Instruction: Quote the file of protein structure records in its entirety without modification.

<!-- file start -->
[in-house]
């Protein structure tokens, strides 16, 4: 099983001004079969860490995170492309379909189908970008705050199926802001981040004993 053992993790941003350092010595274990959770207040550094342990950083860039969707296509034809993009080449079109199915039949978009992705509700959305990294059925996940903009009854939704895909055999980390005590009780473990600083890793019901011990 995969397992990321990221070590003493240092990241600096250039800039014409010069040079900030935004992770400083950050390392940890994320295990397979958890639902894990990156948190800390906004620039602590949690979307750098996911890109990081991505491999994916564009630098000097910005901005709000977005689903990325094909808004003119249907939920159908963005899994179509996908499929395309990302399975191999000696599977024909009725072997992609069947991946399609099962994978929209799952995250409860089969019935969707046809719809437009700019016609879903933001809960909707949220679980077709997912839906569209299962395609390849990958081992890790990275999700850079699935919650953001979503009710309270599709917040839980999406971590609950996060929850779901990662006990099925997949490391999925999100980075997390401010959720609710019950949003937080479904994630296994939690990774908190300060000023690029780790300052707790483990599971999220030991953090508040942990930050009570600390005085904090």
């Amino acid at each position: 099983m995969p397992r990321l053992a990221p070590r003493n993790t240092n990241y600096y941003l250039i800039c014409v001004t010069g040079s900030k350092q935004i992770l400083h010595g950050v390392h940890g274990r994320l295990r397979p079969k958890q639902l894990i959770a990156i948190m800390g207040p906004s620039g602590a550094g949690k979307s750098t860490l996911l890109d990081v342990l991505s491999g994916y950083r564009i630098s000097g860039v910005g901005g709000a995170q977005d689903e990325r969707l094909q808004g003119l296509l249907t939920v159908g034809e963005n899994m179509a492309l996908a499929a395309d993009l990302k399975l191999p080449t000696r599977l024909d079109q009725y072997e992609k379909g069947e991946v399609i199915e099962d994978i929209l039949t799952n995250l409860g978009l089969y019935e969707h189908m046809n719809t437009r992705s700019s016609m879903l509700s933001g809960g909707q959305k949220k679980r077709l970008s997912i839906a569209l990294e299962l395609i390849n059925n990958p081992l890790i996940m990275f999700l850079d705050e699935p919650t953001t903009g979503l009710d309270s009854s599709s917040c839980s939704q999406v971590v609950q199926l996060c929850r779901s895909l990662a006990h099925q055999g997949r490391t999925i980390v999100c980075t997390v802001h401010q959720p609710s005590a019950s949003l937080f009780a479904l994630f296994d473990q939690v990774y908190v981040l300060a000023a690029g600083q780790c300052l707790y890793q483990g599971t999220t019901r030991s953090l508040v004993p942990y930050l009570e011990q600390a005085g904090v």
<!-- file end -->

[in-house]
């Protein structure tokens, strides 16, 4: 099983001004079969860490995170492309379909189908970008705050199926802001981040004993 053992993790941003350092010595274990959770207040550094342990950083860039969707296509034809993009080449079109199915039949978009992705509700959305990294059925996940903009009854939704895909055999980390005590009780473990600083890793019901011990 995969397992990321990221070590003493240092990241600096250039800039014409010069040079900030935004992770400083950050390392940890994320295990397979958890639902894990990156948190800390906004620039602590949690979307750098996911890109990081991505491999994916564009630098000097910005901005709000977005689903990325094909808004003119249907939920159908963005899994179509996908499929395309990302399975191999000696599977024909009725072997992609069947991946399609099962994978929209799952995250409860089969019935969707046809719809437009700019016609879903933001809960909707949220679980077709997912839906569209299962395609390849990958081992890790990275999700850079699935919650953001979503009710309270599709917040839980999406971590609950996060929850779901990662006990099925997949490391999925999100980075997390401010959720609710019950949003937080479904994630296994939690990774908190300060000023690029780790300052707790483990599971999220030991953090508040942990930050009570600390005085904090």
């Amino acid at each position: 099983m995969p397992r990321l053992a990221p070590r003493n993790t240092n990241y600096y941003l250039i800039c014409v001004t010069g040079s900030k350092q935004i992770l400083h010595g950050v390392h940890g274990r994320l295990r397979p079969k958890q639902l894990i959770a990156i948190m800390g207040p906004s620039g602590a550094g949690k979307s750098t860490l996911l890109d990081v342990l991505s491999g994916y950083r564009i630098s000097g860039v910005g901005g709000a995170q977005d689903e990325r969707l094909q808004g003119l296509l249907t939920v159908g034809e963005n899994m179509a492309l996908a499929a395309d993009l990302k399975l191999p080449t000696r599977l024909d079109q009725y072997e992609k379909g069947e991946v399609i199915e099962d994978i929209l039949t799952n995250l409860g978009l089969y019935e969707h189908m046809n719809t437009r992705s700019s016609m879903l509700s933001g809960g909707q959305k949220k679980r077709l970008s997912i839906a569209l990294e299962l395609i390849n059925n990958p081992l890790i996940m990275f999700l850079d705050e699935p919650t953001t903009g979503l009710d309270s009854s599709s917040c839980s939704q999406v971590v609950q199926l996060c929850r779901s895909l990662a006990h099925q055999g997949r490391t999925i980390v999100c980075t997390v802001h401010q959720p609710s005590a019950s949003l937080f009780a479904l994630f296994d473990q939690v990774y908190v981040l300060a000023a690029g600083q780790c300052l707790y890793q483990g599971t999220t019901r030991s953090l508040v004993p942990y930050l009570e011990q600390a005085g904090v």